IR35, Employment and Self-Employment

IR35, Employment and Self-Employment

Instead of engaging individuals to carry out work as employees – by giving them an employment contract, operating PAYE, and deducting tax and NI from the amounts it pays them - many businesses engage some or all of their workers in a different way. In some cases it will suit the business and/or the individual worker if the worker does not work as an employee but instead on some other basis.

If the individual is not engaged as an employee, there are several other ways in which they might be engaged. For example, they might be engaged either:

· as a self-employed person who contracts with the business personally; or

· through his/her own intermediary personal service company (“PSC”) which contracts with the business - PSCs are explained below; or

· through one or more other intermediary companies. Such intermediaries might be “umbrella” companies or they might be agencies who provide individual workers to businesses.

For both the individual worker and the business, it might be difficult or confusing to decide whether the worker should be an employee, self-employed or working through a PSC or other intermediary. It can also be difficult to put in place the necessary arrangements to implement the chosen means of working in a way which is clearly legally valid and effective. Whether in any particular case an individual worker’s legal status is that of an employee or is instead a self-employed person is a key tax and employment law issue. The “Employment and Self-Employment” information pages cover that issue.

If the worker is using a PSC then the situation is further complicated since IR35 rules (tax anti-avoidance legislation), explained in the “IR35” information pages below, might apply to the engagement of a PSC by a business. It is important, in order to avoid confusion, to understand that where a worker is engaged directly, not through a PSC, only the “Employment and Self-Employment” pages are relevant: if no PSC is to be involved, there will be no need for you to read the “IR35” pages as well. However, if a PSC or other intermediary company will or might be involved, you will also need to read the “IR35” pages to see whether and how the IR35 rules might apply. Where a PSC is involved some of the issues covered under these “Employment and Self-Employment” pages will still also be relevant. (The “IR35” pages cross refer to the “Employment and Self-Employment” pages where relevant.)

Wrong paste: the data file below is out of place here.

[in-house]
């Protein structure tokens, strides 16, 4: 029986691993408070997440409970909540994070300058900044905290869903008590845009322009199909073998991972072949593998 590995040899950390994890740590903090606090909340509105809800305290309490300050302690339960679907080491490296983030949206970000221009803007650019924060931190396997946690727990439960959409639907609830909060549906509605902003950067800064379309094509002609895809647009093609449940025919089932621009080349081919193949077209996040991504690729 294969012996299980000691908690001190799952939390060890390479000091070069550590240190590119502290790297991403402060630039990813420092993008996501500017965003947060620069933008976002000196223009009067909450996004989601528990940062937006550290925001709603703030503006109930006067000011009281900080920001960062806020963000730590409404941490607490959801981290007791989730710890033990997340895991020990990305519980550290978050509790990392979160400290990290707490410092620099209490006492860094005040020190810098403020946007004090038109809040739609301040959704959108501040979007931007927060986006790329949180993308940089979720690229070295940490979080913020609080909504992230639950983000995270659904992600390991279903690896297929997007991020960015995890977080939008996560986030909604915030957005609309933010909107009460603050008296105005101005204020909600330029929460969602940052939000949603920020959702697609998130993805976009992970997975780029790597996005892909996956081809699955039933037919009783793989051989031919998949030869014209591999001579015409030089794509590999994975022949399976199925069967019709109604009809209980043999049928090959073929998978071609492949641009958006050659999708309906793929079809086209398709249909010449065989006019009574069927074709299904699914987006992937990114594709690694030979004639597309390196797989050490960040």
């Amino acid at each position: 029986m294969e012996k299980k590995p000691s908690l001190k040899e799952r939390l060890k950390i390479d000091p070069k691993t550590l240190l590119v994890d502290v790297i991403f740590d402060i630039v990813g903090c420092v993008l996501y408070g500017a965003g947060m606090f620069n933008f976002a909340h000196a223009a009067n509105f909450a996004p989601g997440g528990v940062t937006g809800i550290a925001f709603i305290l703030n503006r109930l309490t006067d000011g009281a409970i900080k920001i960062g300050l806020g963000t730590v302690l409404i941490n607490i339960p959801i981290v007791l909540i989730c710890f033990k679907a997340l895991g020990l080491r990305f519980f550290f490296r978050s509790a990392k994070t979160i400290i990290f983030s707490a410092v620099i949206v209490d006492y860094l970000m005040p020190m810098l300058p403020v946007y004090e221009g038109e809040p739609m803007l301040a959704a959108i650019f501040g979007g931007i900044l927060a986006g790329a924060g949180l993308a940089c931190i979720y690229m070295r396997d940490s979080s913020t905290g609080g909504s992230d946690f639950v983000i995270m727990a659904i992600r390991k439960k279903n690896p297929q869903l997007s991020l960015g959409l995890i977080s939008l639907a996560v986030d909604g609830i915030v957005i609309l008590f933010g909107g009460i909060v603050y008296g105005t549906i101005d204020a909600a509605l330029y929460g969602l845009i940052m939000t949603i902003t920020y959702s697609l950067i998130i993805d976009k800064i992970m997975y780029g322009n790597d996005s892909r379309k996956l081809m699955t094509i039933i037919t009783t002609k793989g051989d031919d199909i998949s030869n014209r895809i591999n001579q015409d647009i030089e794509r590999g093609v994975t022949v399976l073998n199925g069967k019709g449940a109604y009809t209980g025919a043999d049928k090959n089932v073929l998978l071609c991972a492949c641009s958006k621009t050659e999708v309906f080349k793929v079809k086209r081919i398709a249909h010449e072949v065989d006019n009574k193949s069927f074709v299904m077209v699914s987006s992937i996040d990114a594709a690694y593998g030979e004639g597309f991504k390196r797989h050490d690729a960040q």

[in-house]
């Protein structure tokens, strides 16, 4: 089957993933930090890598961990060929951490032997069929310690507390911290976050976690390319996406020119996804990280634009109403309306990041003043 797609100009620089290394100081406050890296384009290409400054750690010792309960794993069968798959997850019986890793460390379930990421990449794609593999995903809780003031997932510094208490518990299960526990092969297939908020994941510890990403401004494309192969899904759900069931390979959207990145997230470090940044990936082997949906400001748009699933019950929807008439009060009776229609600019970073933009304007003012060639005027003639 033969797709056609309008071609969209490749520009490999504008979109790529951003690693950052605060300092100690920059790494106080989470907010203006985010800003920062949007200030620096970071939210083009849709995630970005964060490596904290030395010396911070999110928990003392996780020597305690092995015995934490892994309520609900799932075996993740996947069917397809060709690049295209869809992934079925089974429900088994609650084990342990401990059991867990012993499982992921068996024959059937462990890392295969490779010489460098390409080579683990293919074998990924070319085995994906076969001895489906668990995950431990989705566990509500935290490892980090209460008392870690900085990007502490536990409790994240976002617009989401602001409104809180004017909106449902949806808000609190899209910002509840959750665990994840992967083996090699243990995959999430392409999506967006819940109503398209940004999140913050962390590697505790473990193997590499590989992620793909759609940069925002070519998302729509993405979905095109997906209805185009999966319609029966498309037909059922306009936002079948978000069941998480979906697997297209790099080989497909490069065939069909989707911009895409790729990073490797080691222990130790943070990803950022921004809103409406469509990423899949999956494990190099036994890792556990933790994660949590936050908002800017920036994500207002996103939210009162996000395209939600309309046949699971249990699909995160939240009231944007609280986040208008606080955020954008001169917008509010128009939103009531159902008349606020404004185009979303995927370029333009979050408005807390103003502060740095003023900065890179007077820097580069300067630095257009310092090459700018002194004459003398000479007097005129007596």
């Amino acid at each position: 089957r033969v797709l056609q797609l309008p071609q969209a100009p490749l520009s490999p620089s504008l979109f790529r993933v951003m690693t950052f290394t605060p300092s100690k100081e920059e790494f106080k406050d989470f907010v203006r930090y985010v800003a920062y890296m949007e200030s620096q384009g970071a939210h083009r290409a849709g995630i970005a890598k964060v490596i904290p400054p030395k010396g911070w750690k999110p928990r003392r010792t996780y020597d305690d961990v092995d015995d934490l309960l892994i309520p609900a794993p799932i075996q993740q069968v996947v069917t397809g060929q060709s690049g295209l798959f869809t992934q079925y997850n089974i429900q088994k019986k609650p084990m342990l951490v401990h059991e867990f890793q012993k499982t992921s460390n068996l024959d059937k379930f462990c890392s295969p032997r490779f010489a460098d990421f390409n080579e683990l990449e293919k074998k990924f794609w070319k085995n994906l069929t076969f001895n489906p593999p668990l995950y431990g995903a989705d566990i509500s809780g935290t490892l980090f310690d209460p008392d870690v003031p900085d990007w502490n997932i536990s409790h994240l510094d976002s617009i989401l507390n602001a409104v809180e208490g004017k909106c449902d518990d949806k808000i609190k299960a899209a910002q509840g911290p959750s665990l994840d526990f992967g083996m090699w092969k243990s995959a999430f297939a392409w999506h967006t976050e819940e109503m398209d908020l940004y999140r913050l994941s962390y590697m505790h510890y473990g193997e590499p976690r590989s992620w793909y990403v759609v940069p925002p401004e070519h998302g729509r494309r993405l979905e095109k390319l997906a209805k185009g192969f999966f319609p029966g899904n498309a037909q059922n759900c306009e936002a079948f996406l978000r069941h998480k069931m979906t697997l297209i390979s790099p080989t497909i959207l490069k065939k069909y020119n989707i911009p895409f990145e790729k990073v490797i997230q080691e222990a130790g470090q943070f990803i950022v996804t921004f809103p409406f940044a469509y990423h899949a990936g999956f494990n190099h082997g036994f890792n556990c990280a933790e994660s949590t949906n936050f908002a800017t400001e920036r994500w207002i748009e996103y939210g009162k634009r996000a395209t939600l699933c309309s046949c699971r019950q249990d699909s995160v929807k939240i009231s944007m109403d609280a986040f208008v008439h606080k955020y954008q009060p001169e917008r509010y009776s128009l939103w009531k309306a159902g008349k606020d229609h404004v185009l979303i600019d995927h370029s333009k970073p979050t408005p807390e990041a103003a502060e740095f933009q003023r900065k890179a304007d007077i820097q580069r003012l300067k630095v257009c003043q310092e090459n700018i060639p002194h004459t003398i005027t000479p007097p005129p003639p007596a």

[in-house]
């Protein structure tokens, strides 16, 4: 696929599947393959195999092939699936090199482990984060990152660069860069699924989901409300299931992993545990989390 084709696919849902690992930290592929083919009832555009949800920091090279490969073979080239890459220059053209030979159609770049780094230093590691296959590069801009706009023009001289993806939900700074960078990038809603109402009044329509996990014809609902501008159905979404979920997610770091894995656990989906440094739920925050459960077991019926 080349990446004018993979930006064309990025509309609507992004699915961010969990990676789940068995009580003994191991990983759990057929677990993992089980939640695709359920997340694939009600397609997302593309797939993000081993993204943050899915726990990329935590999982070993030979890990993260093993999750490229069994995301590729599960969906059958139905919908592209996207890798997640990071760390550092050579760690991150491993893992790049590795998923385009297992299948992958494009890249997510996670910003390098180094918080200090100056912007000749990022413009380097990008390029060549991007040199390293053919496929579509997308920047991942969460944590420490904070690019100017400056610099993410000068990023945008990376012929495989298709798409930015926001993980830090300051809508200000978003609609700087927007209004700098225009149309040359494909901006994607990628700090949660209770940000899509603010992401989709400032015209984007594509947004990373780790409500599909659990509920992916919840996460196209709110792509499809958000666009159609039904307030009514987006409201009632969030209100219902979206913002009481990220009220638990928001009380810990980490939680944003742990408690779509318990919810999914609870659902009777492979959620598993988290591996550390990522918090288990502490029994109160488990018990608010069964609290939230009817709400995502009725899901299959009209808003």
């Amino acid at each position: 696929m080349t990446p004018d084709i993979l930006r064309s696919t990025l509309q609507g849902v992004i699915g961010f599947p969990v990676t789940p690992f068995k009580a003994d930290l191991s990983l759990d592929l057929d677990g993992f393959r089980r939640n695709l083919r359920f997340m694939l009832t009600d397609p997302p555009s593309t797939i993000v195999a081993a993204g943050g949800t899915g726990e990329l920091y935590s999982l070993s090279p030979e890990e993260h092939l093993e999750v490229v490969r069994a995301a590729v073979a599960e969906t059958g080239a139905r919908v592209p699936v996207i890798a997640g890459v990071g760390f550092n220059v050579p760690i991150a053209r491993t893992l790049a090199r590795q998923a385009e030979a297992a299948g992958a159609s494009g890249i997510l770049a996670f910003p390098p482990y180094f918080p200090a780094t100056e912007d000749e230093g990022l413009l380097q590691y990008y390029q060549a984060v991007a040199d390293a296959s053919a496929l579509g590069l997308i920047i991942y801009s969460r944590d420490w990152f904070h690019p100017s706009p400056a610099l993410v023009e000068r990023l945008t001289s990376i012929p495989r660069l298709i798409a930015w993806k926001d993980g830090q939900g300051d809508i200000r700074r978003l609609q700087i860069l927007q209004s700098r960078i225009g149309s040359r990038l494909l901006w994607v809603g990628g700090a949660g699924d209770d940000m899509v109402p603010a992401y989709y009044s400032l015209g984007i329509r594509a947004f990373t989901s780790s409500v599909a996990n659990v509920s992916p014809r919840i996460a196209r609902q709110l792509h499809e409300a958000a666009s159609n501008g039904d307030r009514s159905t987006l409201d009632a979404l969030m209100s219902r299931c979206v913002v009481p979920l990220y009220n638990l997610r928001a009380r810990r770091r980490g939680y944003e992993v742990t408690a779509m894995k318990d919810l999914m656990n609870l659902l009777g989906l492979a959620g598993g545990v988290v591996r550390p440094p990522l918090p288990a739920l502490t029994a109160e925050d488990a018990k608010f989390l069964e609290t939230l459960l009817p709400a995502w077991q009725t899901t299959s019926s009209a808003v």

The “IR35” pages below incorporate changes to the IR35 rules that we expect to come into effect on 6 April 2021. (HMG originally proposed to bring in the changes on 6 April 2020 but has put back the date in the light of the Covid 19 crisis.) No changes in the rules will take effect until April 2021 (and they will not have retrospective effect) but for convenience we have stated the position as if the expected changes were in force now. If, when they are enacted at any point in 2020/1, the changes differ from what we expect, these information pages and the Guidance Note will be revised if and as necessary.

These information pages, the Guidance Note on Employment, Self-Employment and IR35 and the Checklists will help you navigate the issues and alert you to some of the pitfalls in these tricky areas. Since the issues need to be addressed by both businesses and individuals, the following pages look at the issues from the separate viewpoint of each of them. The Guidance Note covers the issues more fully than these pages, and it is recommended that you read that Note as well.

You might find it useful to use one or more of the checklists in the Business Folder, and to cross-refer to these pages and the Guidance Note as you do so.

Your use of suitable agreements will help spell out the relationship that you intend to create between the parties. However, even where that relationship is stated to be a contract for services relationship either between a worker and a business or between a worker’s PSC and a business, there will still be a risk that an employer-employee relationship (for employment law or tax purposes) might exist between the parties.

Covid-19 has had a serious impact on self-employed business people.  The Government's grant scheme to support them, the Self-Employed Income Support Scheme, is explained in the Covid-19 information pages included below.  

It is always advisable to take relevant legal advice as necessary on your particular circumstances before making any decisions, taking any action, or using any of the various template agreements in relation to engaging an individual or a PSC or other company to provide any services to a business.

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